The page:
Recent Decision Opens SOPA Window for Liquidators
In the recent decision of Seymour Whyte Constructions Pty Ltd v Ostwald Bros Pty Ltd (in liquidation)1 (Seymour Whyte) the NSW Court of Appeal confirmed that in NSW the Building and Construction Industry Security of Payment Act 1999 (NSW) (SOP Act) processes can currently be used by an insolvent claimant.
The decision is in direct contrast with the Victorian position where the Victorian Court of Appeal found in October 2016 in Façade Treatment Engineering Pty Ltd (in liq) v Brookfield Multiplex Constructions Pty Ltd  VSCA 2472 (Façade) that the equivalent SOP Act in Victoria is not available to companies in liquidation.
In Seymour Whyte the Court of Appeal reviewed Façade and found that Façade was “plainly wrong” as to the question of whether the SOP Act processes can be applied by a company in liquidation.
As a result, there is likely to be a limited window of opportunity for liquidators to use the SOP Act until the amendments to the SOP Act come into force some time later this year.
No date has been set for the commencement of the amendments as yet.
Accordingly, on the basis of Seymour Whyte, liquidators should act quickly to take advantage of the current window of availability to them to use the SOP Act, before the amendments commence.
What was the case about?
On 6 September 2016 Seymour Whyte, as contractor, entered into a contract with Ostwald Bros Pty Ltd (now in liquidation) as subcontractor, to perform road works on the Pacific Highway north of Grafton.
On 28 July 2017, Ostwald served on Seymour Whyte a payment claim for $6,351,066.08 under the SOP Act.
On 11 August 2017 Seymour Whyte served on Ostwald a payment schedule agreeing to payment of $2,505,237.58.
Seymour Whyte did not pay Ostwald any part of the scheduled amount. There was a dispute as to when such payment was due.
On 27 September 2017, Ostwald made an adjudication application.
On 24 August 2017, Seymour Whyte terminated the contract. The following day, 25 August 2017, the directors of Ostwald appointed administrators.
On 6 November 2017, the Adjudicator issued an adjudication determination and determined that the amount due by Seymour Whyte to Ostwald was $5,074,218.27.
Why were proceedings commenced?
Seymour Whyte commenced the proceedings on 17 November 2017, challenging the validity of the Adjudication determination.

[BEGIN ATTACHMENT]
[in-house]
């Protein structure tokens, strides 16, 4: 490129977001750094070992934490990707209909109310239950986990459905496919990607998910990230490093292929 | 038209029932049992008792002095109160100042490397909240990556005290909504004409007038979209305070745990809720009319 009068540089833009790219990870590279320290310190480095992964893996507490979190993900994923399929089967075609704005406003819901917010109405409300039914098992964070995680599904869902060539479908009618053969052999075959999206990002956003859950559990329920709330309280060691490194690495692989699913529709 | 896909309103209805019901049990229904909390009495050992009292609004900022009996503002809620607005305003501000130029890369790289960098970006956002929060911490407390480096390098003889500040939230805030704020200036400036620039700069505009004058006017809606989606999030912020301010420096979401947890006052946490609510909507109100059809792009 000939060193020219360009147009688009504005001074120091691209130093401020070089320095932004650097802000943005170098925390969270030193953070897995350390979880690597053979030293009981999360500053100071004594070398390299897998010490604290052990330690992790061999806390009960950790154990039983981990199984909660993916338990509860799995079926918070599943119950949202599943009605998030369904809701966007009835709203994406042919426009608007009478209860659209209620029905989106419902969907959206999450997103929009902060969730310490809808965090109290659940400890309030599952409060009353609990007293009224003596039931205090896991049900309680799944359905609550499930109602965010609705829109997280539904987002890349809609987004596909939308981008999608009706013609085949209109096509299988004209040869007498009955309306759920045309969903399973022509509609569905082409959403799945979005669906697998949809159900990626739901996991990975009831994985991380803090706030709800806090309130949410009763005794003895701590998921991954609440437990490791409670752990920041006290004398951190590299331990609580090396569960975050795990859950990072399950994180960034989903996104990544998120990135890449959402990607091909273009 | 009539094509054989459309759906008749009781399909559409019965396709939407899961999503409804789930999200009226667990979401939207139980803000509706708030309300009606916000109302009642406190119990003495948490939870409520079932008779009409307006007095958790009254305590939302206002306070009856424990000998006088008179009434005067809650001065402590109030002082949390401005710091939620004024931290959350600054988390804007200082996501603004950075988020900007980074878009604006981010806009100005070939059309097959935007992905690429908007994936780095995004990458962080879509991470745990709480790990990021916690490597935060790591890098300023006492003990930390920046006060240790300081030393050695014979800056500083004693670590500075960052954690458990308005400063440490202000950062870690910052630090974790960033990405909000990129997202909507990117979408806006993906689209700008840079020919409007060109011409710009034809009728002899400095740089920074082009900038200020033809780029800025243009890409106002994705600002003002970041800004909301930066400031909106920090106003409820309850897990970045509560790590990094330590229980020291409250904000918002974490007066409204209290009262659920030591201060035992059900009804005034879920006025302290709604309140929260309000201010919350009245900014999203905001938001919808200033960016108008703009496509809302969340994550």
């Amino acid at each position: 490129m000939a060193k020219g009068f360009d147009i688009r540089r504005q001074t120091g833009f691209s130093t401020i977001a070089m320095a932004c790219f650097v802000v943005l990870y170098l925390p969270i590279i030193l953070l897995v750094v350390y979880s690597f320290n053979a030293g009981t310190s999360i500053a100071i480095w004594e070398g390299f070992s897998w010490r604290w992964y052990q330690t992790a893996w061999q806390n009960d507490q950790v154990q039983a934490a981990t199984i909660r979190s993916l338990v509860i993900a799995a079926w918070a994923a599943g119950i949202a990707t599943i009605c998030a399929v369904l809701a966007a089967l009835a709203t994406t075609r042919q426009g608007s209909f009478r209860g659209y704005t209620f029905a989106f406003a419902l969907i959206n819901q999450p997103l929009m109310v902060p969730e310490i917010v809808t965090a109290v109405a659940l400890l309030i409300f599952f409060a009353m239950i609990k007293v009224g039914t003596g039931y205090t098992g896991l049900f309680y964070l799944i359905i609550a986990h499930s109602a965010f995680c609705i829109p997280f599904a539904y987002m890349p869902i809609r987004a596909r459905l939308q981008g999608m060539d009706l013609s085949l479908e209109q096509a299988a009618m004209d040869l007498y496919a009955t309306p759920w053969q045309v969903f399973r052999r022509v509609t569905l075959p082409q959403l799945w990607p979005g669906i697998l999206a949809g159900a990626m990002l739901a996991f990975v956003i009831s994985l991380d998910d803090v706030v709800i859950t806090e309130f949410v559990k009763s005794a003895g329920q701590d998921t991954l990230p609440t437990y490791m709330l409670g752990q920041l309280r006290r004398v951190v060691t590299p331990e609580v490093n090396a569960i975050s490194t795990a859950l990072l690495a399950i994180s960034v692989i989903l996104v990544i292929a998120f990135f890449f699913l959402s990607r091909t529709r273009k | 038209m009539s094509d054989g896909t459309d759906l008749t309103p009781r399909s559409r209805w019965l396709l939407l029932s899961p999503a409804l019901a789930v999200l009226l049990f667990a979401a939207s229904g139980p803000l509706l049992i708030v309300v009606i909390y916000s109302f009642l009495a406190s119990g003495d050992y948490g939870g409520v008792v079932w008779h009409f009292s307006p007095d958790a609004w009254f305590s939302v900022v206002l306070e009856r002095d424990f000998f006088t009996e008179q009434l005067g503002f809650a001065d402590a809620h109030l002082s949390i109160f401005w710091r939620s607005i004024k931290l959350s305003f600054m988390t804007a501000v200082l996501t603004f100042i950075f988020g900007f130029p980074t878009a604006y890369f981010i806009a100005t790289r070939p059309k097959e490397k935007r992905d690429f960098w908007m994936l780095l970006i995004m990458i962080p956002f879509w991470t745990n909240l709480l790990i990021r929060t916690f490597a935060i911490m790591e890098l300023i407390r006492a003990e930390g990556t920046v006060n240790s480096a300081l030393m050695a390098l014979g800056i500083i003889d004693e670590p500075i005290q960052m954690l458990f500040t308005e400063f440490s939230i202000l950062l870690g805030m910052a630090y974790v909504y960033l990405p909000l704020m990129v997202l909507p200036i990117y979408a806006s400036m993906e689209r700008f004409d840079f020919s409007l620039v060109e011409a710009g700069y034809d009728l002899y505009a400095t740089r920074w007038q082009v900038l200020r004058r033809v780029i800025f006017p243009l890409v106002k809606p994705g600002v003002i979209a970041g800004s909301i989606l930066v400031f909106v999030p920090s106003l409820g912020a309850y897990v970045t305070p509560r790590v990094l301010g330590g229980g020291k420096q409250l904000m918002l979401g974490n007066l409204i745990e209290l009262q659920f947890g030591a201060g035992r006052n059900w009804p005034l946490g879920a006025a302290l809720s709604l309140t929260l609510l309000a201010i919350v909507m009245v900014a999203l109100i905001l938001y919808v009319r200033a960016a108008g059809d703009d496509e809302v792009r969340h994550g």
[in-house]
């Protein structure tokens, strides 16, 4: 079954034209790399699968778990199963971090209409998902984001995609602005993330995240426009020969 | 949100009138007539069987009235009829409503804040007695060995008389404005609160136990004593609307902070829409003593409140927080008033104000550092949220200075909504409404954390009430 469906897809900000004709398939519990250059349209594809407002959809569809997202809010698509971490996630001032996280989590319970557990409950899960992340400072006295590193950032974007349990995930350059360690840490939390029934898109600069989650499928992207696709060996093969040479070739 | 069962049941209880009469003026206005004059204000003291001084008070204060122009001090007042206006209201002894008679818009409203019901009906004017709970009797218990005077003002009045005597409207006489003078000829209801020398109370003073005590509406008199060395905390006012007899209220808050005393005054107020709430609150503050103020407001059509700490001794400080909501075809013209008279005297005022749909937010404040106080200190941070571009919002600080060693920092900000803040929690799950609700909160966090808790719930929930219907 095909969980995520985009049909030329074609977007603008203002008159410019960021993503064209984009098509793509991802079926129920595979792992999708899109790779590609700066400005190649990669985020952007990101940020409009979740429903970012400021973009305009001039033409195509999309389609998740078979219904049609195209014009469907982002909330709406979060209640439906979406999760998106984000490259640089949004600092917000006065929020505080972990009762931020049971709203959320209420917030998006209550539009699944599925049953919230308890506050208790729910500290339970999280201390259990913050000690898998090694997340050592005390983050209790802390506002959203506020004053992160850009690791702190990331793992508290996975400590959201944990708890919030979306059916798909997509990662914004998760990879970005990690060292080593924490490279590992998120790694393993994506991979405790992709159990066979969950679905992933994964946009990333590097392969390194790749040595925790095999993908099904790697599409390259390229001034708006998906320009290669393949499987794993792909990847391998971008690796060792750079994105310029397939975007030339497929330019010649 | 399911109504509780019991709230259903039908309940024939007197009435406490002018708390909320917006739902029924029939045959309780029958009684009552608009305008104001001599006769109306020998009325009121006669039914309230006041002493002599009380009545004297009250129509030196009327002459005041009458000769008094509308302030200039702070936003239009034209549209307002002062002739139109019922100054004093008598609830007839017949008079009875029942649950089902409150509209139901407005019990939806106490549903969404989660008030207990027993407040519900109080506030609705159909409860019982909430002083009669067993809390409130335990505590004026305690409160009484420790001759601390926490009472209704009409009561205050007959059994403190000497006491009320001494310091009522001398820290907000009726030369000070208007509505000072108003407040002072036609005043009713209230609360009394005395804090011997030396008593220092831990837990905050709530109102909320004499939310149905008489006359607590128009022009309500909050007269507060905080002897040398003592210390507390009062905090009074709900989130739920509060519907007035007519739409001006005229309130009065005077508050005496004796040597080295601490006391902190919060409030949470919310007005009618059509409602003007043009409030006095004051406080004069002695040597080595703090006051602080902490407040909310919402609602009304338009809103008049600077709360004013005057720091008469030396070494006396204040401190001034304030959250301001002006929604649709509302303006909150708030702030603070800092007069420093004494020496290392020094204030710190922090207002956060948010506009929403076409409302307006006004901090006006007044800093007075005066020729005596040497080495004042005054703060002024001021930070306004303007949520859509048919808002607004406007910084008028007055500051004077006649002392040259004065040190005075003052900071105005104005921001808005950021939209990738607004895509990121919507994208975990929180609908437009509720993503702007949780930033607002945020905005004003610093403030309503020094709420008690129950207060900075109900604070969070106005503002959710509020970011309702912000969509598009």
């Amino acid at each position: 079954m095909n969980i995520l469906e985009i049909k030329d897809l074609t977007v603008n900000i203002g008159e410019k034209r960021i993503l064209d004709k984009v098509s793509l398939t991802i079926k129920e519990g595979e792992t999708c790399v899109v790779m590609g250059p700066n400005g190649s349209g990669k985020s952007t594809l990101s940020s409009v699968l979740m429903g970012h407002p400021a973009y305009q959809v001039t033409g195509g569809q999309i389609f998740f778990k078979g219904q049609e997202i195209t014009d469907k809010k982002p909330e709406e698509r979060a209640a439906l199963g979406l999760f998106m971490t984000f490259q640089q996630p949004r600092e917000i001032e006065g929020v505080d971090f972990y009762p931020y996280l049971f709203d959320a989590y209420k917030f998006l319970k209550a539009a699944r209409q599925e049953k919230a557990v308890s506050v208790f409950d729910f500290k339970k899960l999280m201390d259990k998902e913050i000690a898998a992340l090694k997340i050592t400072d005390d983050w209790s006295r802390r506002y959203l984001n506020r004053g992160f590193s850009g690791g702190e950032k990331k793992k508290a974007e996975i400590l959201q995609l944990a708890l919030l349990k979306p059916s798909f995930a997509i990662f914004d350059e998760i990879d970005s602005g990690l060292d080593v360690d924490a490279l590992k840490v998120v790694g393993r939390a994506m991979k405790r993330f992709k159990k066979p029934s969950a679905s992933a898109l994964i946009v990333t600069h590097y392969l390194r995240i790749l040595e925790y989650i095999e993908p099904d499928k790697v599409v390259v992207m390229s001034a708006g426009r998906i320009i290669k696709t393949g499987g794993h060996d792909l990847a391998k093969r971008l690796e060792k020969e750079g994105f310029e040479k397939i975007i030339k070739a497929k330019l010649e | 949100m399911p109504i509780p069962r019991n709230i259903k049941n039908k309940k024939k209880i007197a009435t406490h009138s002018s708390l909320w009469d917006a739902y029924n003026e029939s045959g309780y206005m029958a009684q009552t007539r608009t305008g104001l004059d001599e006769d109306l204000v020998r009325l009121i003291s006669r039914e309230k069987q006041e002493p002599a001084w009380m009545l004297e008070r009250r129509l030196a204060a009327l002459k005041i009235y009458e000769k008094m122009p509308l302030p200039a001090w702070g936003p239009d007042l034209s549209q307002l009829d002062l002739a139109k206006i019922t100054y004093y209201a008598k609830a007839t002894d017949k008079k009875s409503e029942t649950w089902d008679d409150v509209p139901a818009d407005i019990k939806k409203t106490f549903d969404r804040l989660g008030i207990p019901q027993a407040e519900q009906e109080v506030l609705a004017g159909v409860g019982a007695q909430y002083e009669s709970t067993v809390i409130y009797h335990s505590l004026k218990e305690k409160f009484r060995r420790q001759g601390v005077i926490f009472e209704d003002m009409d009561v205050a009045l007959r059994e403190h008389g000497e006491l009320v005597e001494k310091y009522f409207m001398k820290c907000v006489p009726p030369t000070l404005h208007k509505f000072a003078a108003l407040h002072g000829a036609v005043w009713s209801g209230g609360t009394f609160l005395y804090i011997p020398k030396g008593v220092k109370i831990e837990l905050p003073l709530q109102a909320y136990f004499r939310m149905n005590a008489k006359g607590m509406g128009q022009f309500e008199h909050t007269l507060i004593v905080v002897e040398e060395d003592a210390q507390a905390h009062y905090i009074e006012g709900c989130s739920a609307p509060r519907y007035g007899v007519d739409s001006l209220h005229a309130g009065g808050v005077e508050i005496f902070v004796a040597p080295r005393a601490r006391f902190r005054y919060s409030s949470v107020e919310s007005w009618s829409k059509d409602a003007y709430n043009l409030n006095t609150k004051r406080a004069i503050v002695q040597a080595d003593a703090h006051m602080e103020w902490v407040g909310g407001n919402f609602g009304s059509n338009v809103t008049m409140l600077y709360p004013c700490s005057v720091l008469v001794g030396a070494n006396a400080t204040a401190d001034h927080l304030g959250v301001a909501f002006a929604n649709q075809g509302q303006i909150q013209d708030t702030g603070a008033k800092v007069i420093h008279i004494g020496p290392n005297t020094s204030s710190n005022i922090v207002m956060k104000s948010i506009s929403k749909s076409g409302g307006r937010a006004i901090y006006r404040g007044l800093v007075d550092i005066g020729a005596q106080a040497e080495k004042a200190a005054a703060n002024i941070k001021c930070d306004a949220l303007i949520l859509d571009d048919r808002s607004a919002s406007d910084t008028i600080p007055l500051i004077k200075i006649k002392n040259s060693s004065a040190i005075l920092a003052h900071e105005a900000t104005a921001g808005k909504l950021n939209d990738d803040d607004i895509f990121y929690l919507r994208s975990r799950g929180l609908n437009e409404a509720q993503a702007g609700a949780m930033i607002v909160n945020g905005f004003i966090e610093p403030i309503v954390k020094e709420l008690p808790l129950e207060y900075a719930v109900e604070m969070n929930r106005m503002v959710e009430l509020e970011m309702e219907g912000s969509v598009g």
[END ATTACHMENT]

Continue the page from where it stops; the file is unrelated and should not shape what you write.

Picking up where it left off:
In short, Seymour argued that the application was made out of time. Ostwald sought to rectify the contract to alter the timing provisions.
After proceedings were commenced, Ostwald was placed into liquidation. Stevenson J dealt with the rectification issues but, more significantly, dealt with the consequences of Ostwald’s winding up and as to whether SOPA still applied to Ostwald.
In his decision, Stevenson J found that the Act does apply to companies in liquidation and that the Façade decision was “plainly wrong.” In particular, Stevenson J held:-
“149. A person’s status as a “claimant” does not depend on whether that person “undertook” in the narrow Façade sense, to carry out construction work. It depends, and depends only, on whether the person served a payment claim (and was entitled to do so in the sense I have described).
150. I see nothing in the text of the Act to compel the conclusion that a person who, by serving a payment claim, attains the status of a “claimant”, somehow loses that status by reason of (if a company) being wound up or (if a person) becoming bankrupt.”
Seymour appealed the decision of Stevenson J.
How did the Court of appeal deal with the Façade decision?
In considering these issues, the Court of Appeal reviewed Façade, which found that in order to be a “Claimant” under the SOP regime a person must be able to continue to undertake construction work.
The Court of Appeal found that SOPA does not
“support an implication that the entitlement to a progress payment cannot arise unless the builder or subcontractor continues to carry out construction work.
Under the contract, Section 8(1) refers to a person who ‘has undertaken to carry out construction work under the contract.’ This is a reference to a contractual undertaking, not to the physical performance at work.”